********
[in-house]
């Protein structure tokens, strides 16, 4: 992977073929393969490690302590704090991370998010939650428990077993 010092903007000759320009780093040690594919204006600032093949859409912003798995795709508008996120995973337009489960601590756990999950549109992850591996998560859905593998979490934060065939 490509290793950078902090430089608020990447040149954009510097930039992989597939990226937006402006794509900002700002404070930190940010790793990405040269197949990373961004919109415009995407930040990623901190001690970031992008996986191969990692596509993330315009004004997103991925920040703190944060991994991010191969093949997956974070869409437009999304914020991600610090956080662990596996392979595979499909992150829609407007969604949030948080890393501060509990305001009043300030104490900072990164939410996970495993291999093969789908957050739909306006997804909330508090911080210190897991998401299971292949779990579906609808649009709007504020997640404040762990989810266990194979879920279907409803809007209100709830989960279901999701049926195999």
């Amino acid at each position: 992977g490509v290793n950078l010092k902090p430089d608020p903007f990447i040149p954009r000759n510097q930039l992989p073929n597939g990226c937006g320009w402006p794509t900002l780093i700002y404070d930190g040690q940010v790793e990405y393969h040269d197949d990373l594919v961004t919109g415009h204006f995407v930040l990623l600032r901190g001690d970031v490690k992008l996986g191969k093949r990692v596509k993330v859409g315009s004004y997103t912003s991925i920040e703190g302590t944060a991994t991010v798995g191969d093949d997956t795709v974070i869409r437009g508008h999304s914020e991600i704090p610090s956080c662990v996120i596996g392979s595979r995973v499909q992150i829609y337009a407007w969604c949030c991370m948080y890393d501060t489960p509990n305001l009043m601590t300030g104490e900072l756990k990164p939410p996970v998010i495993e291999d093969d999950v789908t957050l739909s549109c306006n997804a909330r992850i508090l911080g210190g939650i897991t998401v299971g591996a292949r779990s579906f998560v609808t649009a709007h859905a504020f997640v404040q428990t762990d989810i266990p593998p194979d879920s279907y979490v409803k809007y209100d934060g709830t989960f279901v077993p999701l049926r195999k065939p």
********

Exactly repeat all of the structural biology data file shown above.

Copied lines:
[in-house]
């Protein structure tokens, strides 16, 4: 992977073929393969490690302590704090991370998010939650428990077993 010092903007000759320009780093040690594919204006600032093949859409912003798995795709508008996120995973337009489960601590756990999950549109992850591996998560859905593998979490934060065939 490509290793950078902090430089608020990447040149954009510097930039992989597939990226937006402006794509900002700002404070930190940010790793990405040269197949990373961004919109415009995407930040990623901190001690970031992008996986191969990692596509993330315009004004997103991925920040703190944060991994991010191969093949997956974070869409437009999304914020991600610090956080662990596996392979595979499909992150829609407007969604949030948080890393501060509990305001009043300030104490900072990164939410996970495993291999093969789908957050739909306006997804909330508090911080210190897991998401299971292949779990579906609808649009709007504020997640404040762990989810266990194979879920279907409803809007209100709830989960279901999701049926195999």
């Amino acid at each position: 992977g490509v290793n950078l010092k902090p430089d608020p903007f990447i040149p954009r000759n510097q930039l992989p073929n597939g990226c937006g320009w402006p794509t900002l780093i700002y404070d930190g040690q940010v790793e990405y393969h040269d197949d990373l594919v961004t919109g415009h204006f995407v930040l990623l600032r901190g001690d970031v490690k992008l996986g191969k093949r990692v596509k993330v859409g315009s004004y997103t912003s991925i920040e703190g302590t944060a991994t991010v798995g191969d093949d997956t795709v974070i869409r437009g508008h999304s914020e991600i704090p610090s956080c662990v996120i596996g392979s595979r995973v499909q992150i829609y337009a407007w969604c949030c991370m948080y890393d501060t489960p509990n305001l009043m601590t300030g104490e900072l756990k990164p939410p996970v998010i495993e291999d093969d999950v789908t957050l739909s549109c306006n997804a909330r992850i508090l911080g210190g939650i897991t998401v299971g591996a292949r779990s579906f998560v609808t649009a709007h859905a504020f997640v404040q428990t762990d989810i266990p593998p194979d879920s279907y979490v409803k809007y209100d934060g709830t989960f279901v077993p999701l049926r195999k065939p």